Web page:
Graham Reid | | 3 min read
For a quiet suburban street in Waterloo where small workshops sit alongside brick homes and the occasional eatery, there are a few meters of Sydney’s Danks Street fascinating for their art -- and the flinty undercurrent of gossip and innuendo.
When John Ioannou opened his Agathon Galleries opposite the Danks Street Depot with its excellent restaurant and art arcade -- which includes the Aboriginal and Pacific Art gallery -- there were bound to be sparks.
Ioannou specialises in Aboriginal art, but works outside the established systems and protocols for dealing with Aboriginal artists.
Anyone following the cultural politics of dealers, galleries and Aboriginal artists (or has seen the film Samson and Delilah which lightly touches on it) knows unscrupulous characters pay a pittance for Aboriginal art (especially dot paintings from the Central Desert) and flog it at hugely inflated prices.
Without dancing through that minefield, let it be said Ioannou speaks fluent Pitjantjatjara (the language of one his most acclaimed artists, seventysomething Yannima Tommy Watson) and has a roster of fine and innovative artists.
Even to the untrained eye, some terrible Aboriginal “art” has flooded the Australian art marketplace (more market than art today), but painters such as Watson are outstanding.
His exhibition at Agathon confirmed that here was someone who had stepped past tradition and into the world of powerful Abstract Expressionism and whose palette was bright, unconstrained and vibrant.
The current Agathon exhibition by 37-year old Helen McCarthy Tyalmuty from the Northern Territory, is equally stunning: abstracts which shimmer with light and the movement of water, mirror a landscape, and evoke time and distance.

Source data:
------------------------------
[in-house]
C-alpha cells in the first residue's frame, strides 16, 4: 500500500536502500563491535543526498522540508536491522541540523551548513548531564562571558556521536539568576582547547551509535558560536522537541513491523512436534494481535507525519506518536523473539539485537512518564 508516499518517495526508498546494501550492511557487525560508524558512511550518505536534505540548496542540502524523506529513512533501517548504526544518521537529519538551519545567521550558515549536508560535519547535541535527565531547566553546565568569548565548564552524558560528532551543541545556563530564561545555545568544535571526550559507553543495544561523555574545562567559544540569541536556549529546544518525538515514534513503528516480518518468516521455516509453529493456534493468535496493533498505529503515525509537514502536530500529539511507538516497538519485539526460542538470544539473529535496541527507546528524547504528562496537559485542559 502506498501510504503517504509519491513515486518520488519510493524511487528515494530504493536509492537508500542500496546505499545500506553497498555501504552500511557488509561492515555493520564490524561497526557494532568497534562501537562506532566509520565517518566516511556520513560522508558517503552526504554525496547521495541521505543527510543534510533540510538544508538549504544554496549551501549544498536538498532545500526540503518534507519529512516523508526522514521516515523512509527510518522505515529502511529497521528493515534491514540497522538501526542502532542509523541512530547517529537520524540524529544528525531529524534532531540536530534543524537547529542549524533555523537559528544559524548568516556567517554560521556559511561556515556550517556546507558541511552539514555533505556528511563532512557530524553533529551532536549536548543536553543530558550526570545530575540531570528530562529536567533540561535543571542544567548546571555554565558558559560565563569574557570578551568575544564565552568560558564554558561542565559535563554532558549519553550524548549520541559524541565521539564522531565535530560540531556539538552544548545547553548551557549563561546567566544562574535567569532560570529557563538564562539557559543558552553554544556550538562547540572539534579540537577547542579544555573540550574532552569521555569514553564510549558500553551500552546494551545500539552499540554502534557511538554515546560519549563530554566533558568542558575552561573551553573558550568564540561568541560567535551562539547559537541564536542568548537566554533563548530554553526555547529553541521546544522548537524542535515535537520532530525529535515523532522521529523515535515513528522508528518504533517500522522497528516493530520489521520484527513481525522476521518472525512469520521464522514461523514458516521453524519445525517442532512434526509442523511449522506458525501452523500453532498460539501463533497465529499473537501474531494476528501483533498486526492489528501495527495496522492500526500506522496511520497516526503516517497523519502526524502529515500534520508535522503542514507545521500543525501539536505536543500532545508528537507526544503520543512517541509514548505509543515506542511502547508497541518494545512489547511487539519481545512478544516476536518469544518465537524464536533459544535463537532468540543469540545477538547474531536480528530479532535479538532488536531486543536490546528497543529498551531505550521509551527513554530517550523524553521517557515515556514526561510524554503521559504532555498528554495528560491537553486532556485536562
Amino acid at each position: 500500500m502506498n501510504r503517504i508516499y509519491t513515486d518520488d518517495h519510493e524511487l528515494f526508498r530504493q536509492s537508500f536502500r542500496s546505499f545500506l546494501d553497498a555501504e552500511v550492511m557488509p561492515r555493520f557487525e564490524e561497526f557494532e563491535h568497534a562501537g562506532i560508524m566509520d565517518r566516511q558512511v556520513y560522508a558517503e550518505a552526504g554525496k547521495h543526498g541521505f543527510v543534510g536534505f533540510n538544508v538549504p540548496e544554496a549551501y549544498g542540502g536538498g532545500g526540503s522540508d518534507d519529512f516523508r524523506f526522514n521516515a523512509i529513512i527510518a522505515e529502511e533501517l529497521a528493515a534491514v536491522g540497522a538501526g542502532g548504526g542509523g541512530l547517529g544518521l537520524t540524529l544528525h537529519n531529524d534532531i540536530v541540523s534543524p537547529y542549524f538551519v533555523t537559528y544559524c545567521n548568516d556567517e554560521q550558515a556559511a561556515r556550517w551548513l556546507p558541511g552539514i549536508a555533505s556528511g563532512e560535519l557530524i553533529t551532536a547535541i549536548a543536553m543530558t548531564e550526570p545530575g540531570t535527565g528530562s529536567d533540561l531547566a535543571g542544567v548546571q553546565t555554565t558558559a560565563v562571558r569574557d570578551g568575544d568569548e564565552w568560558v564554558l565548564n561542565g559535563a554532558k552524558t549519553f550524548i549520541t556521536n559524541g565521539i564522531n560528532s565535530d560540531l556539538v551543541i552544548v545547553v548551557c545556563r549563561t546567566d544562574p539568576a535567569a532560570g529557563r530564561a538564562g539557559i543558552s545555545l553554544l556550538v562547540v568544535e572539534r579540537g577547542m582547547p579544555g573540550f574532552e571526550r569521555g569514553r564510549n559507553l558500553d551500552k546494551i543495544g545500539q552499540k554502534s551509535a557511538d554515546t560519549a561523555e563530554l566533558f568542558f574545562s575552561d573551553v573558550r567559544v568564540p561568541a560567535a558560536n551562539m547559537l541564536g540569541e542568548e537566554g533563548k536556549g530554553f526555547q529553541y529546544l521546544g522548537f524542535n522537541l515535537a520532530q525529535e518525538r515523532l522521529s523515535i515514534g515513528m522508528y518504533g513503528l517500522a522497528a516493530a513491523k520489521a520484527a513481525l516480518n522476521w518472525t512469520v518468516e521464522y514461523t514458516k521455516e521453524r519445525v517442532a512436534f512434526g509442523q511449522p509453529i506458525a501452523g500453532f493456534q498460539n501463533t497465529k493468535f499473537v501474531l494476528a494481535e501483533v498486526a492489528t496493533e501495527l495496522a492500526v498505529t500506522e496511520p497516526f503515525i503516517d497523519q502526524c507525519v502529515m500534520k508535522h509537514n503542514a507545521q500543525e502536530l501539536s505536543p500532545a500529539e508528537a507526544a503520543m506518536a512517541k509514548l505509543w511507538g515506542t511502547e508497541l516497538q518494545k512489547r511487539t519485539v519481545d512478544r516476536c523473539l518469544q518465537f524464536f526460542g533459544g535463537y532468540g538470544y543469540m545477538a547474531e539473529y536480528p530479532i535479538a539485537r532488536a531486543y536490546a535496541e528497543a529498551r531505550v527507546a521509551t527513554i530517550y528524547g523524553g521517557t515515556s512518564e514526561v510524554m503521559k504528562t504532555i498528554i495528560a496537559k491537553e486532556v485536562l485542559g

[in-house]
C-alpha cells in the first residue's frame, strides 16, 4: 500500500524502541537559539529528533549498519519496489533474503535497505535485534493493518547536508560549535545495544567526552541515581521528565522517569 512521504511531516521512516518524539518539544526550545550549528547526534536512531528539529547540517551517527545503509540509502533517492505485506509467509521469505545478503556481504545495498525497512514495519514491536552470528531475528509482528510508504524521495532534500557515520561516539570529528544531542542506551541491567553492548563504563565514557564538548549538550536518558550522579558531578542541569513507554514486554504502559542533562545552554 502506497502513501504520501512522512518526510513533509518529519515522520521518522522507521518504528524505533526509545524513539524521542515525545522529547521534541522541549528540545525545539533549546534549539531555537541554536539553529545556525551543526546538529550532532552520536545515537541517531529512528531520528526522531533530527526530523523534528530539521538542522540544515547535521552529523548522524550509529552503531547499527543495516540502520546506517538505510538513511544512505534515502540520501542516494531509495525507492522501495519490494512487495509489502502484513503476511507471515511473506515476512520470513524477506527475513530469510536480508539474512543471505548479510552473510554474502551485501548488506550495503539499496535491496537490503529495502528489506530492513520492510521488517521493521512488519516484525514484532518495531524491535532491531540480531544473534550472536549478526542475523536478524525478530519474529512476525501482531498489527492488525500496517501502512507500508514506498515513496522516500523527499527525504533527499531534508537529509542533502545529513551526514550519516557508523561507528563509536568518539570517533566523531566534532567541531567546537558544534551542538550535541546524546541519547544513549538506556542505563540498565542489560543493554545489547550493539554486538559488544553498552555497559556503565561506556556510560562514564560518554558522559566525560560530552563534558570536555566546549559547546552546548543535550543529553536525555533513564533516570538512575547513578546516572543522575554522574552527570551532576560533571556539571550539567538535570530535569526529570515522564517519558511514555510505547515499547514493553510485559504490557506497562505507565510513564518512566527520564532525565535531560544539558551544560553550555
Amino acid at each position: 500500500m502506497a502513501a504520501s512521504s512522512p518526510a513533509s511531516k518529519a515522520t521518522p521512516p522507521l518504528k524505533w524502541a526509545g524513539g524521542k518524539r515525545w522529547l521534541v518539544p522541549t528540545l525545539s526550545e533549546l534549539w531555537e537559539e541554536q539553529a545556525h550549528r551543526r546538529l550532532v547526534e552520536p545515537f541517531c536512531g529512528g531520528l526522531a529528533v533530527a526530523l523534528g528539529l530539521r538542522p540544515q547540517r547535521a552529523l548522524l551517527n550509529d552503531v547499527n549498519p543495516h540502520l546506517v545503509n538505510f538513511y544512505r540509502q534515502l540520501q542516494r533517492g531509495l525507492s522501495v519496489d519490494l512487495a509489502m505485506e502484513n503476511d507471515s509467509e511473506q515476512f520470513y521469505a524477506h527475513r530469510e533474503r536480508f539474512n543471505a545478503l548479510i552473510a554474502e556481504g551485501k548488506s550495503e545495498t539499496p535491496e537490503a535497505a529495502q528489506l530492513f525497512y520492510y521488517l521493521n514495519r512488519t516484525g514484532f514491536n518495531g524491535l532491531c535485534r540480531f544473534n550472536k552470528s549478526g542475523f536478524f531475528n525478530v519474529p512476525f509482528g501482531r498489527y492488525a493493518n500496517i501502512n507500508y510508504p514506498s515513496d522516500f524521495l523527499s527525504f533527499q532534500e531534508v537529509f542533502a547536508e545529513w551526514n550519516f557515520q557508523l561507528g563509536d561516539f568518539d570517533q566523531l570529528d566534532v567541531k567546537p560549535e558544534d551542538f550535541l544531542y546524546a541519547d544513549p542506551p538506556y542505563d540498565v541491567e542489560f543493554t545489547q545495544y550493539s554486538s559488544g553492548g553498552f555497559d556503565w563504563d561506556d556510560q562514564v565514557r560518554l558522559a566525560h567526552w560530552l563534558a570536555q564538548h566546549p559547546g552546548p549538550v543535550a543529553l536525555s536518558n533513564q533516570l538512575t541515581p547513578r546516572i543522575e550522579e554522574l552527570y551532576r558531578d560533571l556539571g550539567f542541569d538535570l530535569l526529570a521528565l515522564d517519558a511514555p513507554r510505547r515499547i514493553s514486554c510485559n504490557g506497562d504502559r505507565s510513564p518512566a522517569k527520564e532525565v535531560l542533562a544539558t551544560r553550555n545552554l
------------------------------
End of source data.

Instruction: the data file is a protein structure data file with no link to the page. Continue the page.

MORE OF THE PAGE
Ioannou may have irked some by circumventing protocols and going direct to artists, but it would patronising to suggest Watson and McCarthy are so unsophisticated as to be duped.
However a newspaper clipping --with an admittedly aggressive quote by Ioannou highlighted -- is prominent on a noticeboard in one of the galleries opposite. The sniping across Danks Street continues.
This is not to say the gallery of Aboriginal and Pacific Art had inferior work: the first Sydney show for Lydia Balbal from Bidyadanga, two hours south of Broome, presented large, dense acrylic on linen paintings which addressed the landscape of her people’s former home in the Great Sandy Desert.
Elsewhere were powerful oil pastel pieces by Suey McEnnally in the Sydney Metropolitan Art Gallery (which gets the clever web address of www.smartgallery.com.au). McEnnally’s layered landscapes are achieved by an unusual technique: she melts pastels into a condom inside a cardboard cylinder which -- when cooled, the cardboard removed and the condom pieced -- allows her to work with a large “pencil” to achieve broad, bold lines.
In a country as vast as Australia, landscapes are a common subject: in another Depot gallery Liz Cuming’s muscular paintings capture the harsh grandeur of the land in a vigorous but controlled application of paint where rugged rocky outcrops hunker beneath a flat blue sky.
But it was not all gazing at the geographic navel: Stella Downer Fine Art presented Beautiful World: New Art From China with works by Hu Qinwu, Huang Xu and, most notably, Lao Dan whose ink on paper works were gripping abstracts. (For more contemporary art from China, the White Rabbit Gallery in Chippendale is recommended.)
Elsewhere in the Depot the Conny Dietzschold Gallery was holding a 20th anniversary retrospective (astonishing folded paper works by the Korean artist Kwang-Young Chun [right] was the highlight), and there was an exhibition of sculpture by 81-year old Marea Gazzard in Utopia Art whose pieces, according to David Malouf, possess a “strong sense of the intimate” while having a sense of “impersonality” as they move between cultures. These stand-alone, crescent-shaped bronze blocks of various sizes had undeniably gravitas and their sheer solidity suggested acultural permanence.
There are scores of galleries across Sydney but if you are on limited time then Danks Street (with its attendant politics and excellent restaurant run by former Kiwi chef Jared Ingersoll) is worth visiting.
However much of what I saw in other galleries by younger artists was weak: there seemed to be a frequent, self-defeating retreat into whimsy or an indistinct statement, an own-goal from a generation which perhaps has come to expect their “practice” will be curated into significance when there is actually little being said.
It is depressing to see work by a young artist learning to paint and draw because they didn’t teach that to her in art college.
Worse though, she gets a gallery exhibition highlighting her manifest inadequacies.